One of the worst things about my brain—and there are many—is that I don’t see the future. That’s not some suicide watch bullshit, that is just me saying that beyond the vision of my son graduating high school and moving on to college in a few years, I see nothing other than what is on my calendar next week.
I have no career to look forward to retiring from, and at 48 years old, I don’t envision a new career coming along anytime soon. I don’t see us living in central Michigan for the rest of our lives, but, as much as I try, I can’t imagine us anywhere else. While travel plans are made for me via Wifey’s desire to see things, I don’t personally long to see things, go places, or meet people. I go along as a semi-willing participant and try not to fuck things up.
I don’t see myself growing old, becoming a grandparent, or even being the cranky old man that lives next door. Having said all that, I don’t see bad things either, to which I’m sure there will be many. I don’t see illnesses, heartbreak, death, or the fall of American democracy as we know it. OK, that’s a lie, I see that shit show unfolding in the news daily.
Through talking with my mind-bender, the best clues we have so far in regards to all this is the mindset I developed as a kid while watching my mother’s health decline from Multiple Sclerosis.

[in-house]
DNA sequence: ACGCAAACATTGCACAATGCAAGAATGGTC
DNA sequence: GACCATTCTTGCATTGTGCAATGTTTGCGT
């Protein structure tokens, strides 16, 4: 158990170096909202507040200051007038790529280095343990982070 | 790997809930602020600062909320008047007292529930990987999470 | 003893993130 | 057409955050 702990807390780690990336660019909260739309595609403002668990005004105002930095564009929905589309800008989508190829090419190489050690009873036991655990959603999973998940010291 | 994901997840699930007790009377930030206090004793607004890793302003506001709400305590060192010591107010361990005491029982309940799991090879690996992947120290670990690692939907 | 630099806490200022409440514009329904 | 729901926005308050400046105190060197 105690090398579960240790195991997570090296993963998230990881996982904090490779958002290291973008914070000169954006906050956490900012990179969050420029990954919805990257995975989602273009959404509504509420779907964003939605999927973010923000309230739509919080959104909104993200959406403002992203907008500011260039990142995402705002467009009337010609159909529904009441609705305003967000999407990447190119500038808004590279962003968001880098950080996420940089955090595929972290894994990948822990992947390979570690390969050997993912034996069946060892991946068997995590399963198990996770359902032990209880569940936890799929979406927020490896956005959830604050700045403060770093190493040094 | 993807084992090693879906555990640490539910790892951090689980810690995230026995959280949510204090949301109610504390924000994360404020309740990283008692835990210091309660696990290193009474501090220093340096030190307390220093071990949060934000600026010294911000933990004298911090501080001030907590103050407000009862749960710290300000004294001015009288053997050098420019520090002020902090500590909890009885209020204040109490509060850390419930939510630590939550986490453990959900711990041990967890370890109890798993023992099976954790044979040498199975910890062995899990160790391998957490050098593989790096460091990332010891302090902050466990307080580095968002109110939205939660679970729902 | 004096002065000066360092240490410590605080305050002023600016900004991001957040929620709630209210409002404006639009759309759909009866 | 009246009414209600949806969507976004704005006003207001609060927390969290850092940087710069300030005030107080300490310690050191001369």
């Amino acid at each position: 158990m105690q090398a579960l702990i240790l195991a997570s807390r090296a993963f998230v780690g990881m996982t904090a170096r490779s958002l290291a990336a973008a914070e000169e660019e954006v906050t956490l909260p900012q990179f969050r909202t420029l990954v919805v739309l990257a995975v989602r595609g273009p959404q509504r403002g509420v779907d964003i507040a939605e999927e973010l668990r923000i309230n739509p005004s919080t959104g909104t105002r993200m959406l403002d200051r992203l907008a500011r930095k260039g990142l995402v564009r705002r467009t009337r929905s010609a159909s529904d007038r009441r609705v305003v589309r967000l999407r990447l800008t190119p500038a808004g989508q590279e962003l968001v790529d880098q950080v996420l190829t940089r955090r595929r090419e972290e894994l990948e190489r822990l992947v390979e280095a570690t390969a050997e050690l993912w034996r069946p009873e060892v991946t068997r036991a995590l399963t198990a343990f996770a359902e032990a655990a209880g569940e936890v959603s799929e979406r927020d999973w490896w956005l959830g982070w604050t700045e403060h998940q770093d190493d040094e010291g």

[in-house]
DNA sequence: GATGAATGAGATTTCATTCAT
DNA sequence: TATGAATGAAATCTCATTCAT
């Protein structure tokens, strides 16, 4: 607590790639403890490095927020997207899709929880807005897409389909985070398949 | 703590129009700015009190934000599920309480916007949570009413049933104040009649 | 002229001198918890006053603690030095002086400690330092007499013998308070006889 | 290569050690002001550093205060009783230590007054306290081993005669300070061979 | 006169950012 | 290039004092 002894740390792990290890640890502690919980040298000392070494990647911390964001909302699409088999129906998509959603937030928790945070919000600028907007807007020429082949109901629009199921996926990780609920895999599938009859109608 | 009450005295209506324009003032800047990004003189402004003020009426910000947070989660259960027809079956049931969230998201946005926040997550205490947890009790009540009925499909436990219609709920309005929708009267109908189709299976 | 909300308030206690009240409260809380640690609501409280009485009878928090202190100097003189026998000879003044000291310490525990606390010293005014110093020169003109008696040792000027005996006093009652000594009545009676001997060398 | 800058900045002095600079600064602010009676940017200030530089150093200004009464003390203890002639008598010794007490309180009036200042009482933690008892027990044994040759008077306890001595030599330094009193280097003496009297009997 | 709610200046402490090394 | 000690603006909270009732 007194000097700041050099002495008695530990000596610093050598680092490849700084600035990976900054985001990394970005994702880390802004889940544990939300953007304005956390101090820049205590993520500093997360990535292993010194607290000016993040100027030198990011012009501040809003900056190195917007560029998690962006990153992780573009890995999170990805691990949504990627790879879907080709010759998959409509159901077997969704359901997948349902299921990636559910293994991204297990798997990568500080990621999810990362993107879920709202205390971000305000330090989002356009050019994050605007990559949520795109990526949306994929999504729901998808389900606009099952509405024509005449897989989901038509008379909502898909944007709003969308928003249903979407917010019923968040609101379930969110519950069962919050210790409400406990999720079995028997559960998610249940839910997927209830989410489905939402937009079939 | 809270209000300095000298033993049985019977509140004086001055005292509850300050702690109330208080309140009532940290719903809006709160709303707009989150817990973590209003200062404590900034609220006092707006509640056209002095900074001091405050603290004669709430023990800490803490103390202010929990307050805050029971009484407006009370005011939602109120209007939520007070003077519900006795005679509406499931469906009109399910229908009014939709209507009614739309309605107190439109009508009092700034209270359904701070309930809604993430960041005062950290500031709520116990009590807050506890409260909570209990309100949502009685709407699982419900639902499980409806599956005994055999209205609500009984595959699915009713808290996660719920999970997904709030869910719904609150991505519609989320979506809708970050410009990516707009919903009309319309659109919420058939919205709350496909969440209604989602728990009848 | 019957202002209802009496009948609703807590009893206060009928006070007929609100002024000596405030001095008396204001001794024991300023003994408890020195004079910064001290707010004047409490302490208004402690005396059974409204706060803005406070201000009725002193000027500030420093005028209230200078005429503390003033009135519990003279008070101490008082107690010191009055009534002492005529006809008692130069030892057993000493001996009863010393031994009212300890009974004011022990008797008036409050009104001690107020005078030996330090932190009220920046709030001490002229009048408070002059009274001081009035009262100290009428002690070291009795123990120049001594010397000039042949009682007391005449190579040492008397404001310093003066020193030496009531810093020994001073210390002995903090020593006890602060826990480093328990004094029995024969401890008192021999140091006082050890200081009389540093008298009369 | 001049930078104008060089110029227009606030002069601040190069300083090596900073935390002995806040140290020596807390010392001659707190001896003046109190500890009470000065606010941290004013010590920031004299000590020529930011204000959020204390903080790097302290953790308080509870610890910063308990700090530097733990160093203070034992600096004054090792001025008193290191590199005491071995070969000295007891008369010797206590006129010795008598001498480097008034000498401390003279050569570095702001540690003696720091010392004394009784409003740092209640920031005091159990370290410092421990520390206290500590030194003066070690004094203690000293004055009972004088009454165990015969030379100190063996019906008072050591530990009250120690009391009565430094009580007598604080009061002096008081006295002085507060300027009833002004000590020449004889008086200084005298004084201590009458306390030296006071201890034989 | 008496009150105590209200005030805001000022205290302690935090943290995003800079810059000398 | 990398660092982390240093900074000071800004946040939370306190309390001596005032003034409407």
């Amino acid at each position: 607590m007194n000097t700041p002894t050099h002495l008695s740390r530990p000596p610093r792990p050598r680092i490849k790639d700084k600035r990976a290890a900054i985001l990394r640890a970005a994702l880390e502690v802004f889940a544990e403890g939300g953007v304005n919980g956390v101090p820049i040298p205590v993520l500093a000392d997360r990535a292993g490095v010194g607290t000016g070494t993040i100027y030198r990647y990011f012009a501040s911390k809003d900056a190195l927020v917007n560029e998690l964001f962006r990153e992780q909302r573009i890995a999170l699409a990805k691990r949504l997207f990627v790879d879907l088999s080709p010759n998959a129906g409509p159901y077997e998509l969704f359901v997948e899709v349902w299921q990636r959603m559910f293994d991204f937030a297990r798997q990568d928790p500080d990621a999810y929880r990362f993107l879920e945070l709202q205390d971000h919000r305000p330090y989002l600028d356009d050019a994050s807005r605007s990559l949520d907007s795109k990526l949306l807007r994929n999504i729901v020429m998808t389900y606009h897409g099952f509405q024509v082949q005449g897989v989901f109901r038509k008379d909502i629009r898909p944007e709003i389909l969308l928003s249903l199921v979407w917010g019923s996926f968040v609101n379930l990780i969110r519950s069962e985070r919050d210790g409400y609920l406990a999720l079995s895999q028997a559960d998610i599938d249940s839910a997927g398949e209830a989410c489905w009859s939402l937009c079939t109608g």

When I was in 4th grade, my mother had some balance issues when walking. Then she developed a limp. Soon she was diagnosed with MS. Over the next 15 plus years, she went from one bad leg and using a cane to two bad legs and a wheelchair to being paralyzed from the neck down. She endured infections, sores, blood clots, and surgeries.
Each new year seemed to bring some new misery to her until she passed away in late December of 1999. Despite her years of illness, she always remained a kind, supportive mother and could run a household better from her bed than most fully healthy people could dream of.
Then, about the time I was in junior high, the factory my dad worked in closed down. That brought a few years of unemployment, and more stress to a family already stressed to the max.
You can sort of start to see why I may have developed an aversion to the future. If I don’t think about it, nothing bad can happen, right?